With new-home construction foundering and builders buried under the weight of taxes on unsold lots, the Wichita City Council on Tuesday will look at a plan to jump-start the flagging local homebuilding industry.
City staff is recommending adoption of a five-year property tax moratorium for the first 1,000 qualifying new houses built over two years. The city and the Wichita Area Builders Association started developing the plan in October in an attempt to reinvigorate a market that has stagnated with declining sales and tight credit.
Council member Jeff Longwell said Friday he will be disappointed if the plan doesn’t receive almost unanimous council support.
“We have been working on that literally for three months, and the reality is it’s a great plan to reinvigorate the residential homebuilding industry,” he said. “There are about 2,400 vacant properties that have all of the services to their front door and they’re empty.
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“The last thing we want to see is these things go to a fire sale, and these are not small-time developers we’re talking about. These properties will get stagnated because of people sitting on their dollars not wanting to move forward. It’s a small two-year window that we hope will provide some emphasis for people to get off the fence and do something today.”
New home sales plummeted to 28 units in February 2011, the smallest number in years, but had rebounded only to 41 by December, according to figures from the South Central Kansas Multiple Listing Service.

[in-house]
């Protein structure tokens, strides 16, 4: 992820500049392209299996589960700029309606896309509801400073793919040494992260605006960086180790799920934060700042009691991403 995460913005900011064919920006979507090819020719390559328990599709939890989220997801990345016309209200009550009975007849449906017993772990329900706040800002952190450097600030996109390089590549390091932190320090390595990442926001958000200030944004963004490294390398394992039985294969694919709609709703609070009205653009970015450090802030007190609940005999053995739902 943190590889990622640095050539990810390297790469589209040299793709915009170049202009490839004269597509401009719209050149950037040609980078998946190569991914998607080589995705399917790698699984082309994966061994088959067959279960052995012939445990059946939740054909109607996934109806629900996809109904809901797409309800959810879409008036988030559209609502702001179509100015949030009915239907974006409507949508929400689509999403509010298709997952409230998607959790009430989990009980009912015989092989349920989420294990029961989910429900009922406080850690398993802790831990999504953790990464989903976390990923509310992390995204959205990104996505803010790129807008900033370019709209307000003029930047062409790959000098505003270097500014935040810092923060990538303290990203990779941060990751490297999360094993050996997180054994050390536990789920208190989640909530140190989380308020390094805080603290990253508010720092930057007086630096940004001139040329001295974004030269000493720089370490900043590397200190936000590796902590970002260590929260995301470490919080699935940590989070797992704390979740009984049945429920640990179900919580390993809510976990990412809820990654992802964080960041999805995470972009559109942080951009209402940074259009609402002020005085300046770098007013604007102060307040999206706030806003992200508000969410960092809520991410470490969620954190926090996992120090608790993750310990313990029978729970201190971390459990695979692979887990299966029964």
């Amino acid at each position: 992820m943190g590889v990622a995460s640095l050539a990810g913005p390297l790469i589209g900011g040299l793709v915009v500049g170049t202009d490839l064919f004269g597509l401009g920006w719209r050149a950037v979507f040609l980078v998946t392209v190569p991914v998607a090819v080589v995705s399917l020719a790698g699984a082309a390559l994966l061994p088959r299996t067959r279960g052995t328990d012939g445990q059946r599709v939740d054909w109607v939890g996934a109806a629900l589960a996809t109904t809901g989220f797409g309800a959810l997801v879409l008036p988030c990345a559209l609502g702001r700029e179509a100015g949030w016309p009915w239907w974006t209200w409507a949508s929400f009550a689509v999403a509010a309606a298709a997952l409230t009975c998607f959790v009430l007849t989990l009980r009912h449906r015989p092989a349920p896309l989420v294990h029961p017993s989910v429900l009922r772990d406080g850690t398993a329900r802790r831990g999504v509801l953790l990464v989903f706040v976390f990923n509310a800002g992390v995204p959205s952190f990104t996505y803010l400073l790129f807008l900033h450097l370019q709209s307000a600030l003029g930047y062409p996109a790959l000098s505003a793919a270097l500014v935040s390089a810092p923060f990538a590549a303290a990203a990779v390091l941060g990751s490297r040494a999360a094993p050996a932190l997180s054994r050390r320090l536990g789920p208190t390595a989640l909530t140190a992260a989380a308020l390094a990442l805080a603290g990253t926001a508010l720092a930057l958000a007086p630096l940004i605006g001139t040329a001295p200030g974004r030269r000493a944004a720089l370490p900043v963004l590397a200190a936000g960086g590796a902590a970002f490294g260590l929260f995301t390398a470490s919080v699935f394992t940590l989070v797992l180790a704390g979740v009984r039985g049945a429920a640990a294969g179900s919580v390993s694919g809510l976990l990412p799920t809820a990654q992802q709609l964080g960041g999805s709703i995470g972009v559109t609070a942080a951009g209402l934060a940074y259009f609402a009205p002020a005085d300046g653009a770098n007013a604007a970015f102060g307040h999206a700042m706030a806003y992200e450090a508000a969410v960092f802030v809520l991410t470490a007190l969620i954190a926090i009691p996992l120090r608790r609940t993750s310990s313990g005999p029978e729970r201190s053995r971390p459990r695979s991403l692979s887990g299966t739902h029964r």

Meanwhile, new homes on the market have dropped from 871 in January 2008 to 321 in December 2011. Builders said almost all of the activity was custom home building, producing the major inventory declines.
“We were down an awful lot last year, and I feel like demand will outrun supply soon so I’d like to see them approve it to stabilize our community,” said Brodrick Jayroe, president of Wichita-based Realty Executives.
The plan has no up-front costs to the city because properties will be built in participating developments with all general and special assessment taxes current through 2010. In addition, all special assessment and general taxes must be current at the date of a property’s sale and closing.
The program carries significant early costs in lost potential new property tax revenue to the city, according to city documents. The lost taxes would run $3,873 per house over five years for every new house valued at $200,000 with 2 percent appreciation, or a little more than $3.8 million if all 1,000 houses are built.
However, once the five-year waiver lapses, the city would gain an estimated $23 million in additional assessed valuation, or about $745,200 in new property taxes annually, according to city documents.
City officials also think the program should accelerate the collection of delinquent taxes, given the qualification standards. Currently, delinquent special assessments on vacant Wichita lots are estimated at $3.3 million.
The city’s timing could be excellent, given what some builders think is rising interest in new homes.
“More people are coming out and that’s encouraging,” said Brad Bachman of Brad Bachman Homes. “They seem to be considering building new homes, so every little bit might help.”